Medial collateral (MCL) injuries

A medial collateral ligament (MCL) injury is when the ligament on the inside of the knee is stretched or torn, either partially or completely.

About medial collateral ligament (MCL) injuries

The bones of your knee joint are connected by four tough bands called ligaments, which give your knee stability.

Your medial collateral ligament (MCL) lies on the inner side of your knee joint, connecting your thigh bone to your shin bone.

Along with the lateral collateral ligament (LCL), your MCL controls the sideways movement of your knee.

Symptoms of MCL injury

The symptoms of an MCL injury can be felt on the inside of your knee and can vary, depending on the severity of the damage.

They may include:

  • pain and stiffness on the inside of your knee
  • tenderness
  • you may have some swelling
  • a feeling of instability (if there's a major tear)
  • some bruising in the first few days after your injury

Causes of medial collateral injuries

Your medial collateral ligament (MCL) is usually injured by your knee being pushed inwards (towards your other knee). This can happen as a result of:

  • a direct blow to the outside of your leg – often in contact sports like rugby
  • twisting your knee – a common skiing injury
  • repeated stress on your knee – during breast stroke
  • a fall – usually in older people.
    Your consultant may recommend surgery if your MCL damage cannot be helped by physiotherapy and your symptoms don't improve.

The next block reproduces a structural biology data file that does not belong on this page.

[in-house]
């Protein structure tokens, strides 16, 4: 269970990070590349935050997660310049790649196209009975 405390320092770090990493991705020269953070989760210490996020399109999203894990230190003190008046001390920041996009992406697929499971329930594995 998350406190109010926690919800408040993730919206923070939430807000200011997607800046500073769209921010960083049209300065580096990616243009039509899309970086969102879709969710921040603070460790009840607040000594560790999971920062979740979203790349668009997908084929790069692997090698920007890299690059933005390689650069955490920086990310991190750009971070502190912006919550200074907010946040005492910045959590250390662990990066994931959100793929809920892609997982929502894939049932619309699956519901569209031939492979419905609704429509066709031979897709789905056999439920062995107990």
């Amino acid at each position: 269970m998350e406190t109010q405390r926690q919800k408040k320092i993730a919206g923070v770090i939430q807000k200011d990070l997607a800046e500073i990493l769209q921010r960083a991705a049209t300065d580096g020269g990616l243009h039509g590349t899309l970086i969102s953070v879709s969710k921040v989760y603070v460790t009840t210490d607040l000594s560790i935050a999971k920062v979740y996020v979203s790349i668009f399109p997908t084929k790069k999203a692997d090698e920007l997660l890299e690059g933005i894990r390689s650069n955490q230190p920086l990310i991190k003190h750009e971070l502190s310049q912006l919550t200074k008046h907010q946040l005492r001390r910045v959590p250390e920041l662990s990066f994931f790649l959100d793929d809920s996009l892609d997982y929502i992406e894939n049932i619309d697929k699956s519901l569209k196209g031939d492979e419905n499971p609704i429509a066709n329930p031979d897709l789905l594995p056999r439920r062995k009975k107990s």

Diagnosis of an MCL injury

Discuss your symptoms with your consultant, they will carefully examine your knee. An MRI scan will likely be ordered to assess the damage.

Treatment of an MCL injury

Self care

Minor soft tissue injury can be managed at home with anti inflammatories such as ibuprofen and plenty of rest.

Physiotherapy

Partial tears can be managed with physiotherapy and splintage. Our physiotherapy team can give you exercises to help improve your range of motion and to build up muscle around your knee.

Surgery

Depending on your activity levels, profession and level of injury, your surgeon may offer MCL reconstruction.

The operation is normally carried out with minimally invasive surgery.

The ligament can be repaired in the following ways:

  • sewing the torn ends together
  • reattaching the ligament to the bone
  • inserting an internal brace
  • grafting a tendon (either from your own leg, or from a donor) in place of your MCL.

Complete recovery from surgery can take from six to 12 months.

“I had a great experience at the Cromwell Hospital; the staff were amazing, and is another level of professionalism compared to other hospitals I’ve stayed in.”

Lorne, patient

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Published: 14 January 2020 | Review: 14 January 2023

Disclaimer: This information is published by Cromwell Hospital and is based on reputable sources of medical evidence and experience from over 30 years of treating patients. It has been peer reviewed by Cromwell Hospital doctors. The content is intended for general information only and does not replace the need for personal advice from a qualified health professional. If you have any feedback on the content of this patient information document please email info@cromwellhospital.com or telephone 020 7460 5901.